One of the shoes reviewed in this issue is the Brooks Pure Flow, which I picked up last week and put through some initial paces. Brooks just put out an entire Pure line of shoes, and of course they put out their advertising spin. I never put much stock in a company’s own reviews or media push, because as always, they are a business first. And a biz needs to make money. But you can check their page out if you at least want to understand their Hyrda-esque development mindset resides.

Anyway, I picked up the Pure Flow last week because the MR10s are going to be ready for recycling in a a few weeks, having logged several hundred miles since last fall. To be precise, the purchase was actually an exchange for a pair of previously purchased studded Salomon Speedcross 3CS. As a general rule, I have a 10 Mile Out Of The Box test, which is to say that I need to be able to put in a 10 miler on new shoes with no issues. If I can’t, the shoe is either over-engineered for me, or just poorly engineered. The Salomons failed me miserably. For me, they were far too rigid, and narrow for my feet and stride. As a result, after only 13 miles, I developed blisters on the knuckles of my little toes, and my feet were killing me. I’m sure they work well for someone else (they better, at around $135 a pop), but they certainly didn’t work for me. So, back to Skinny Raven I went. I emerged an hour later with these bad boys.

Foot swagger.

They are marketed as being mid-range minimal: a low (4mm-ish) heel-toe drop, but more cush than than the Pure Connect lineup. The latter were far too narrow for my feet, much like the old Nike Free 3.0s, which left areas of my sole supported only by a bulging upper (think of a burger patty swelling outside the bun). So, I ended up with the Pure Flow based primarily on fit. The midsole material is the same for all the Pure shoes, Brooks simply chooses to tweak the patterns and outsole areas. Anyway, enough the technical mumbo jumbo. How did they ride?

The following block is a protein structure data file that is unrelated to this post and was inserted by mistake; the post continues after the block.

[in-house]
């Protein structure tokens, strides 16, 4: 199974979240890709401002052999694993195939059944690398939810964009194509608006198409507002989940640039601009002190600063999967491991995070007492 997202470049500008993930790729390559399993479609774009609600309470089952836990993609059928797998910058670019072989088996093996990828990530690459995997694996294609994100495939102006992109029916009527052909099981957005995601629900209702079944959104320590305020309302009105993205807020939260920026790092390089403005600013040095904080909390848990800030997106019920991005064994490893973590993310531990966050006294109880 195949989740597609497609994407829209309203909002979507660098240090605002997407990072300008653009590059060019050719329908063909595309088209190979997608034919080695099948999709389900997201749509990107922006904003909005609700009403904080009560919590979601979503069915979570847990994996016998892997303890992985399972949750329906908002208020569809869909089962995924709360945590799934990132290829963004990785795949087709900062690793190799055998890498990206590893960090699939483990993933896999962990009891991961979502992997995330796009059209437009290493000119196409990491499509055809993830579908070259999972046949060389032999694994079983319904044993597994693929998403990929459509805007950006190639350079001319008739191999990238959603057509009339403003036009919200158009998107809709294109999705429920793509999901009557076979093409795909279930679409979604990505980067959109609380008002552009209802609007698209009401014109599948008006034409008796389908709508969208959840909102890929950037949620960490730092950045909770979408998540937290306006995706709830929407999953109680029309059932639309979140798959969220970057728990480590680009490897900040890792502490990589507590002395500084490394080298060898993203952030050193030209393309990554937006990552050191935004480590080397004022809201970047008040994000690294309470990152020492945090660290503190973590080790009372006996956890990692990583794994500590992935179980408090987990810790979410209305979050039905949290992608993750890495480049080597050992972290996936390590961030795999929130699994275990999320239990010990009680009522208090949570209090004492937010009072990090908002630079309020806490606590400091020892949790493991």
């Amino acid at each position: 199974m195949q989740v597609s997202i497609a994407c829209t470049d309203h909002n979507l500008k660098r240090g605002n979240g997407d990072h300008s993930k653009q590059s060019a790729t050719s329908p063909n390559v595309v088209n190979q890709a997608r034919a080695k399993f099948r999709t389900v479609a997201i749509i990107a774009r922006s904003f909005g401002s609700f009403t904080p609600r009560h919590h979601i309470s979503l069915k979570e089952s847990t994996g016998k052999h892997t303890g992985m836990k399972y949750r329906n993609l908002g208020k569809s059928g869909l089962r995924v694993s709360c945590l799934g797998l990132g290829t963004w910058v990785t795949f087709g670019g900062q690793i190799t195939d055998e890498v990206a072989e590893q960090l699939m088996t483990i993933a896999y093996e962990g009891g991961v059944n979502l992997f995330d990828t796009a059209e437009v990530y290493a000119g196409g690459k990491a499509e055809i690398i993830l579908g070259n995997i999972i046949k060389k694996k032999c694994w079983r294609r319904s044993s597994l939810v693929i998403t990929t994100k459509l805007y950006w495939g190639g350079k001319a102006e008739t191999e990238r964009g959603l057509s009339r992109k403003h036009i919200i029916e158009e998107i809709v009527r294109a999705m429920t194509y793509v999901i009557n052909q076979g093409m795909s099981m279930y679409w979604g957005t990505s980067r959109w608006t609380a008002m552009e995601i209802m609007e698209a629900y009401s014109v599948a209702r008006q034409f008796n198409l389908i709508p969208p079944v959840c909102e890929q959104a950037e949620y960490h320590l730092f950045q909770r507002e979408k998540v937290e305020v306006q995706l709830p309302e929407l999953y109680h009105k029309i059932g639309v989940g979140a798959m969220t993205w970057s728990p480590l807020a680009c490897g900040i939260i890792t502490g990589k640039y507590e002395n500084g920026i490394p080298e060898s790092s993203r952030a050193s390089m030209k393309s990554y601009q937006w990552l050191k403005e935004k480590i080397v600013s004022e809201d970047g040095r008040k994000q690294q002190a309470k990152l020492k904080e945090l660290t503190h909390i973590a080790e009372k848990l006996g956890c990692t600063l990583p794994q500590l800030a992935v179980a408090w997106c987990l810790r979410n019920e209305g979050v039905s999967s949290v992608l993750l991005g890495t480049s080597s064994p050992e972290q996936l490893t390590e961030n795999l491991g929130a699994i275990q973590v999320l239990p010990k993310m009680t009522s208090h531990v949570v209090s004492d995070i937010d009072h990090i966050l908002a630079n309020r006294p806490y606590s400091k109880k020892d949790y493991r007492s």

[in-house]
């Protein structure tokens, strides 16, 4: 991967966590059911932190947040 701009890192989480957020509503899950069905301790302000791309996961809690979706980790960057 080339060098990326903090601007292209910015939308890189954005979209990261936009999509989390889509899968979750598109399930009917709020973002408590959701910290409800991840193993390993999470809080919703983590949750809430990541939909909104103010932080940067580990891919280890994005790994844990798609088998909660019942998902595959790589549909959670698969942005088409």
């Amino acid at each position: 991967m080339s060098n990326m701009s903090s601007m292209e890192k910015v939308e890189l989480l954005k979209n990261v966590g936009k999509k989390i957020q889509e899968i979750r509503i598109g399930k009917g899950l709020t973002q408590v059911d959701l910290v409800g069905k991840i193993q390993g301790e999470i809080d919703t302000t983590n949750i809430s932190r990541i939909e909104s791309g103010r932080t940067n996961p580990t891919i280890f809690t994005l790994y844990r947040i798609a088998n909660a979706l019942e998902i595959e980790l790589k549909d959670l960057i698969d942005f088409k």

In a word: Okay. I didn’t have time for a dime on the roads, so I hit the treadmill for some light cruise interval work: 4 x 1M @ 6:00 pace/.5% grade, with 1:00 rest between the miles. The shoes were very comfortable, but my initial impression is that the midsole is too soft for speed work, at least for a 5’11”, 184lb, neutral gait runner (that’s me, in case you were wondering). I hit my splits just fine, but I felt like I was fighting the shoe for speed. It wasn’t nearly as responsive as I like when I’m looking for speed, and I think that’s largely a function of the amount of cushion they put into the shoe. In fact, it reminded me a lot of my old Saucony Kinvara, which were a joke on the track as a result of the mushy ride. Running Times opines it’s an ideal “recovery” shoe, whatever that means, in the latest review and I have to agree at this point. I see this being a good shoe for those day-after or day-of recovery jogs (5-6 miles easy). I’m going to put in some longer runs on the Pure Connect this week and the next, and after about 100 miles on the shoe, I’ll give you my verdict. They feel like they will be fine for longer runs, but the proof is in the pudding. Right now, this shoe is no quiver killer compared to the MR10s, which I have always felt work well for both long runs and faster-paced road work. I’m also planning on picking up the New Balance MR00 today, so expect to hear more on them in the coming week or so.

Until then, compadres, keep logging those miles! Or kilometers, if you happen to be reading this in Euro-land.